Treasure at Southend-on-Sea, Essex

Reg’s Dlog (Well, what else would you call a dog’s blog?)

What do Monty Python’s Spamalot and the band, Mike and the Mechanics, have in common?

Give up? Well, I have to admit, on the face of it nothing much – except they’ve both been on stage in the Cliffs Pavilion, Westcliff-on-Sea, Essex. And I’ve seen them both.

Last week, the Old ‘Uns took me to Southend-on-Sea, Essex for the afternoon and in the evening, we saw Spamalot. This week, the Old Un’s went to Leigh-on-Sea for lunch and then later, we saw the brilliant Mike Rutherford (from Genesis) and his Mechanics. I suspect they’re not real mechanics but it certainly didn’t spoil the show.

Reg in front of Southchurch Hall
Selfie of Reg in front of Southchurch Hall, Southend-on-Sea’s treasure

For those of you who are familiar with Southend-on-Sea, you may associate it with kiss-me-quick hats, amusement arcades and sticks of rock but there are still some bits of historical treasure hidden away (and on show) which might surprise you. The Old Girl wanted to take us to a place she’d once visited years ago when she worked in a junior school and accompanied the school children on a trip. I must admit, I thought she’d had a memory lapse when she directed us to a suburban, residential street but she was right – hidden away amongst all the ordinary houses was a moated Medieval manor house, called Southchurch Hall. It dates from between 1321 and 1364 and you can find a pdf of a floor plan here on the Southend Museums’ website.

150428Southend5Sadly, the house was closed but we walked round the garden and the moat. There were plenty of ducks as you might expect and lots of turtles which you might not. They certainly took me by surprise.

Southend-on-Sea seafront bench
Southend-on-Sea seafront bench

We walked from Southend to Westcliff and there were two things I liked. Firstly, check out the bench. How elaborate is that? I can’t believe that someone designed such a structure round a simple seaside bench. It offers the ultimate in privacy, without actually having a front door.  I tried to find out some more information about the benches but failed miserably. So, if you know anything, please let me know.

Southend-on-Sea cliff lift
Southend-on-Sea cliff lift
Southend-on-Sea cliff lift
Southend-on-Sea cliff lift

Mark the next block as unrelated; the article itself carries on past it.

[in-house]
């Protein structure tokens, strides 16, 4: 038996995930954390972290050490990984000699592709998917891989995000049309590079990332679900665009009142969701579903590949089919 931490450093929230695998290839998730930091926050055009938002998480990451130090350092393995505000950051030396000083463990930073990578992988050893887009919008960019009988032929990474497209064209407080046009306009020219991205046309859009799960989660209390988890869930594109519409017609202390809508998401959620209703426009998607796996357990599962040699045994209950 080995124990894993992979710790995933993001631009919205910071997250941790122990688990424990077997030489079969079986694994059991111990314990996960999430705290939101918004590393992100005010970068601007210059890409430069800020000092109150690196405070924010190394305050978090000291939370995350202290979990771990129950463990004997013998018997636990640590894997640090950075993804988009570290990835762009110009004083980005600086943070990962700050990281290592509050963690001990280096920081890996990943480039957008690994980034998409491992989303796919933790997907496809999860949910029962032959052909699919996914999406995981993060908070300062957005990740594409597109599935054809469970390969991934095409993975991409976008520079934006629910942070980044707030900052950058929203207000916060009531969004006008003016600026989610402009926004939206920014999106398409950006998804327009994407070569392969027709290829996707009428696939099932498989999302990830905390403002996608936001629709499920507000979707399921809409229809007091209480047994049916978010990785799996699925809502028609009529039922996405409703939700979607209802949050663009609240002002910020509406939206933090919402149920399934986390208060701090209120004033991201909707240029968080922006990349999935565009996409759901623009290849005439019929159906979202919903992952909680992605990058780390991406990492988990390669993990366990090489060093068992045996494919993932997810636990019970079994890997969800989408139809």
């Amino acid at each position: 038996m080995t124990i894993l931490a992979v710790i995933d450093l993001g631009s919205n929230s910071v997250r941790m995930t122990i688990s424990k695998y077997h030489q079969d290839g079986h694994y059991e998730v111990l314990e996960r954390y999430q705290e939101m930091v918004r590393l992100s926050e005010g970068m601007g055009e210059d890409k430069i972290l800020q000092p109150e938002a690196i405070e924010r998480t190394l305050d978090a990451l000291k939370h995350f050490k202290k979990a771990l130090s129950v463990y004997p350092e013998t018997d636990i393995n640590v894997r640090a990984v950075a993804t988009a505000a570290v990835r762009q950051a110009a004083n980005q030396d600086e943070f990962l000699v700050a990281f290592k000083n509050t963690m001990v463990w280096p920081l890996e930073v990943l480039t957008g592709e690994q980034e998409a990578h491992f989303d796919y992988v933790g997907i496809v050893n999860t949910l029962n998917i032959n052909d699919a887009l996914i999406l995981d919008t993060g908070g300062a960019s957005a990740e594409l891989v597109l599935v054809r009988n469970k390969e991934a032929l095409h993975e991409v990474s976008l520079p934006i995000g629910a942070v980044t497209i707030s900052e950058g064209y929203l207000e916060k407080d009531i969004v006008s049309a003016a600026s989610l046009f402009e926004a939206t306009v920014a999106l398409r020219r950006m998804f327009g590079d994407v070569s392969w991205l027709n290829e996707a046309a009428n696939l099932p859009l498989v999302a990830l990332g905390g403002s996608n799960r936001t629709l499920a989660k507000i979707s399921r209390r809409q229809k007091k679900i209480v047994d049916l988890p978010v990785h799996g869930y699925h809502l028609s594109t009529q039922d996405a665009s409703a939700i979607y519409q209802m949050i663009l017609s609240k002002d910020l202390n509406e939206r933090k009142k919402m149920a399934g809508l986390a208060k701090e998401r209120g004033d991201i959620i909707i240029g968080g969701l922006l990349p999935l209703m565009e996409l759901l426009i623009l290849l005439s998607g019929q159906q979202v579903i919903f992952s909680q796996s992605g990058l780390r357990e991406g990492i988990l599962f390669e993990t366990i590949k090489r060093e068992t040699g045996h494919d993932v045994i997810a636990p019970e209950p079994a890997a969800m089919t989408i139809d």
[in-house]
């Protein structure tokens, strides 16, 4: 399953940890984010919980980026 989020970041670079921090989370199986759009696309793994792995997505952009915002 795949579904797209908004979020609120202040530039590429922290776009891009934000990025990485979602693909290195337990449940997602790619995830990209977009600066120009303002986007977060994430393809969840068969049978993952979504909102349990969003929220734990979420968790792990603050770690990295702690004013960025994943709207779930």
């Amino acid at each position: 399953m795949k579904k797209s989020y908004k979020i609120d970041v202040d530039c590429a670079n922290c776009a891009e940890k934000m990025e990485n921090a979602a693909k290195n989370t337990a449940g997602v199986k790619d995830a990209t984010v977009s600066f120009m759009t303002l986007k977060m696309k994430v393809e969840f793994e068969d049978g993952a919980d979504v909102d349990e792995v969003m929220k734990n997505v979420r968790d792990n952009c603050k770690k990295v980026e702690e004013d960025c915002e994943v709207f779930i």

And secondly, there’s the historic Cliff Lift. The Old Girl looked it up on the Internet and it had this to say on the Southend Museums’ website which you can see here “We will have some exciting news about our running of the Cliff Lift very soon. In the meantime we are looking for volunteers to help us run the lift. So if you fancy becoming one of our drivers, no experience required, just email us and we will be in touch.”

I can’t tell you how excited I was to learn they want volunteers to drive their lift and I wanted to apply immediately but the Old Girl said they probably wouldn’t want a dog – however keen. I don’t know why not. I know the difference between up and down. Admittedly, I’m not too good on left and right but I can’t see that being an obstacle. A lift hasn’t got a steering wheel.

Helter Skelter at Southend-on-Sea
Helter Skelter at Southend-on-Sea

Anyway, yesterday, the Old Un’s thought it would make a change to visit Leigh-on-Sea before we went to the theatre but I’ll probably save that for another post.

Just a reminder that there are still copies of the ebook ‘Daffodil and the Thin Place’ available but make sure you get yours now before they run out. The Old Girl says that of course there are copies available – you don’t run out of ebooks. But just in case she’s wrong, you wouldn’t want to find yourself without a copy, would you? So, go immediately here and buy your ‘Daffodil and the Thin Place’ now. Or buy two.

Don’t forget to let me know if you know anything about fancy sea-front benches.